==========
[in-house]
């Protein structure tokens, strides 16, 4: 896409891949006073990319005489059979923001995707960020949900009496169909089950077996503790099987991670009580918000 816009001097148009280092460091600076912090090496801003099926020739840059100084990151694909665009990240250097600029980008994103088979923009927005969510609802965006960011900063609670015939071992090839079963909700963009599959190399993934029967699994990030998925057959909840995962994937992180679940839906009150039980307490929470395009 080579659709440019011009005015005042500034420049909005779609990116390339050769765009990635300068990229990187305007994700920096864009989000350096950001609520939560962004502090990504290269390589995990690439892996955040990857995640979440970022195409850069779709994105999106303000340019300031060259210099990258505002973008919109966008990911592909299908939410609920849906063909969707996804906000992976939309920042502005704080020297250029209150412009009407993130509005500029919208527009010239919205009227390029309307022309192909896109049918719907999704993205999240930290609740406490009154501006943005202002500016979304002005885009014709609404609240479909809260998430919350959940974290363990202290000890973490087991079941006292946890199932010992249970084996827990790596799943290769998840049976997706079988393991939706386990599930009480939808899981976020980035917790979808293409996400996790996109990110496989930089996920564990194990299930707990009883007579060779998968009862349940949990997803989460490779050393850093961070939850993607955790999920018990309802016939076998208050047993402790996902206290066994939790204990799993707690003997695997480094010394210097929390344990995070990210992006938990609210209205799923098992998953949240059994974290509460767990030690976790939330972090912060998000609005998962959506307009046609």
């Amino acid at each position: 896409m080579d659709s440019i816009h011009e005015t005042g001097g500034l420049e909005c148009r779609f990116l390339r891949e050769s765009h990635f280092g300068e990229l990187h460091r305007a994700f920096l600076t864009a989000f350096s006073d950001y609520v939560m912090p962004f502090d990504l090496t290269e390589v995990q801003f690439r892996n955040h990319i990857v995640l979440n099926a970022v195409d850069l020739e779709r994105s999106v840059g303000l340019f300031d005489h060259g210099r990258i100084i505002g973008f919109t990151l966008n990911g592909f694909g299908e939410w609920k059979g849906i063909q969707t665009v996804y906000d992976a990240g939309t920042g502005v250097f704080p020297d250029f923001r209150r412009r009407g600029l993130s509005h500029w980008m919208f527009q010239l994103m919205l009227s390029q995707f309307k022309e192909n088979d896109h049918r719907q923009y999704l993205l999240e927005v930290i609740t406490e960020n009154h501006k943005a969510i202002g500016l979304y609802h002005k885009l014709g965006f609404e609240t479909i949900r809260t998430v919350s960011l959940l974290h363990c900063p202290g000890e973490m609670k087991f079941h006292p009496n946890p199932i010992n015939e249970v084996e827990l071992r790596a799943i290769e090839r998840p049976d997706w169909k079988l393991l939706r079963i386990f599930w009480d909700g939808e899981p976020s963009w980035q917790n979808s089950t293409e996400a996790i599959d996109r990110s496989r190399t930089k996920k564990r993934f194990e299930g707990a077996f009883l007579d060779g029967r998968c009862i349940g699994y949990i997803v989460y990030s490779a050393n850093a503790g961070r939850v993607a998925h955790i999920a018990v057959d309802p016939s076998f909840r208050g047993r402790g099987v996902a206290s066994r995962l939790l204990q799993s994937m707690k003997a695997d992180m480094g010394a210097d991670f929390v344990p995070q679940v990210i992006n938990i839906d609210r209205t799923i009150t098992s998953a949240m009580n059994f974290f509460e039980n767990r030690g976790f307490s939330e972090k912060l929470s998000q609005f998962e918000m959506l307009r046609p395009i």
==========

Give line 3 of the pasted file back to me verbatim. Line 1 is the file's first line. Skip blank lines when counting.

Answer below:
């Amino acid at each position: 896409m080579d659709s440019i816009h011009e005015t005042g001097g500034l420049e909005c148009r779609f990116l390339r891949e050769s765009h990635f280092g300068e990229l990187h460091r305007a994700f920096l600076t864009a989000f350096s006073d950001y609520v939560m912090p962004f502090d990504l090496t290269e390589v995990q801003f690439r892996n955040h990319i990857v995640l979440n099926a970022v195409d850069l020739e779709r994105s999106v840059g303000l340019f300031d005489h060259g210099r990258i100084i505002g973008f919109t990151l966008n990911g592909f694909g299908e939410w609920k059979g849906i063909q969707t665009v996804y906000d992976a990240g939309t920042g502005v250097f704080p020297d250029f923001r209150r412009r009407g600029l993130s509005h500029w980008m919208f527009q010239l994103m919205l009227s390029q995707f309307k022309e192909n088979d896109h049918r719907q923009y999704l993205l999240e927005v930290i609740t406490e960020n009154h501006k943005a969510i202002g500016l979304y609802h002005k885009l014709g965006f609404e609240t479909i949900r809260t998430v919350s960011l959940l974290h363990c900063p202290g000890e973490m609670k087991f079941h006292p009496n946890p199932i010992n015939e249970v084996e827990l071992r790596a799943i290769e090839r998840p049976d997706w169909k079988l393991l939706r079963i386990f599930w009480d909700g939808e899981p976020s963009w980035q917790n979808s089950t293409e996400a996790i599959d996109r990110s496989r190399t930089k996920k564990r993934f194990e299930g707990a077996f009883l007579d060779g029967r998968c009862i349940g699994y949990i997803v989460y990030s490779a050393n850093a503790g961070r939850v993607a998925h955790i999920a018990v057959d309802p016939s076998f909840r208050g047993r402790g099987v996902a206290s066994r995962l939790l204990q799993s994937m707690k003997a695997d992180m480094g010394a210097d991670f929390v344990p995070q679940v990210i992006n938990i839906d609210r209205t799923i009150t098992s998953a949240m009580n059994f974290f509460e039980n767990r030690g976790f307490s939330e972090k912060l929470s998000q609005f998962e918000m959506l307009r046609p395009i």